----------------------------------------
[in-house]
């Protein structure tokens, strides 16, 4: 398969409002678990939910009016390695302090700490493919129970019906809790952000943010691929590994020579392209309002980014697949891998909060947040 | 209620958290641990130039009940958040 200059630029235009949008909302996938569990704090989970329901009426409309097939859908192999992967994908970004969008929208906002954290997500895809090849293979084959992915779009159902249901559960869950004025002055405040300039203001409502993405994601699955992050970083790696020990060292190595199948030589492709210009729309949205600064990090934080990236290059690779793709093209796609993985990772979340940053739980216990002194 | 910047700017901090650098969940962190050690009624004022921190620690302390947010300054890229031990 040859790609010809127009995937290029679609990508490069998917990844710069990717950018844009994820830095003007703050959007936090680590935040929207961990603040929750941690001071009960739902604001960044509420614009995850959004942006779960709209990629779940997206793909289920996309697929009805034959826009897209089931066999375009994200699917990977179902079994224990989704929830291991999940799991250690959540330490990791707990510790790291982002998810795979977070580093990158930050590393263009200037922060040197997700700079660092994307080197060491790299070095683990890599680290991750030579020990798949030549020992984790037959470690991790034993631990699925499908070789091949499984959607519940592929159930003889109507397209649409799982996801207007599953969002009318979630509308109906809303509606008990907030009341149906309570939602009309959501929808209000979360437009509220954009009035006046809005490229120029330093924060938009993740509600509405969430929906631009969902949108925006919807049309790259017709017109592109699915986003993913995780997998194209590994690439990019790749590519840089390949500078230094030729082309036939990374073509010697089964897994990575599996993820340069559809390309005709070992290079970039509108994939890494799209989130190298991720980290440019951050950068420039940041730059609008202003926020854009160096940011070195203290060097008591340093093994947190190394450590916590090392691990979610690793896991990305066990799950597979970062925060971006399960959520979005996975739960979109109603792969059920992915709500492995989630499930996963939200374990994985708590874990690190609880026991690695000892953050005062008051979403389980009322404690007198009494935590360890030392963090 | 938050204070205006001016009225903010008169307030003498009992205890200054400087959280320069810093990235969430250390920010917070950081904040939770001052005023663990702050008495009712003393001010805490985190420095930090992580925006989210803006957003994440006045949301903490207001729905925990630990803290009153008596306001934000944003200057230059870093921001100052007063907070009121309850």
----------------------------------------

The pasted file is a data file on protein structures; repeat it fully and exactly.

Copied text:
[in-house]
């Protein structure tokens, strides 16, 4: 398969409002678990939910009016390695302090700490493919129970019906809790952000943010691929590994020579392209309002980014697949891998909060947040 | 209620958290641990130039009940958040 200059630029235009949008909302996938569990704090989970329901009426409309097939859908192999992967994908970004969008929208906002954290997500895809090849293979084959992915779009159902249901559960869950004025002055405040300039203001409502993405994601699955992050970083790696020990060292190595199948030589492709210009729309949205600064990090934080990236290059690779793709093209796609993985990772979340940053739980216990002194 | 910047700017901090650098969940962190050690009624004022921190620690302390947010300054890229031990 040859790609010809127009995937290029679609990508490069998917990844710069990717950018844009994820830095003007703050959007936090680590935040929207961990603040929750941690001071009960739902604001960044509420614009995850959004942006779960709209990629779940997206793909289920996309697929009805034959826009897209089931066999375009994200699917990977179902079994224990989704929830291991999940799991250690959540330490990791707990510790790291982002998810795979977070580093990158930050590393263009200037922060040197997700700079660092994307080197060491790299070095683990890599680290991750030579020990798949030549020992984790037959470690991790034993631990699925499908070789091949499984959607519940592929159930003889109507397209649409799982996801207007599953969002009318979630509308109906809303509606008990907030009341149906309570939602009309959501929808209000979360437009509220954009009035006046809005490229120029330093924060938009993740509600509405969430929906631009969902949108925006919807049309790259017709017109592109699915986003993913995780997998194209590994690439990019790749590519840089390949500078230094030729082309036939990374073509010697089964897994990575599996993820340069559809390309005709070992290079970039509108994939890494799209989130190298991720980290440019951050950068420039940041730059609008202003926020854009160096940011070195203290060097008591340093093994947190190394450590916590090392691990979610690793896991990305066990799950597979970062925060971006399960959520979005996975739960979109109603792969059920992915709500492995989630499930996963939200374990994985708590874990690190609880026991690695000892953050005062008051979403389980009322404690007198009494935590360890030392963090 | 938050204070205006001016009225903010008169307030003498009992205890200054400087959280320069810093990235969430250390920010917070950081904040939770001052005023663990702050008495009712003393001010805490985190420095930090992580925006989210803006957003994440006045949301903490207001729905925990630990803290009153008596306001934000944003200057230059870093921001100052007063907070009121309850």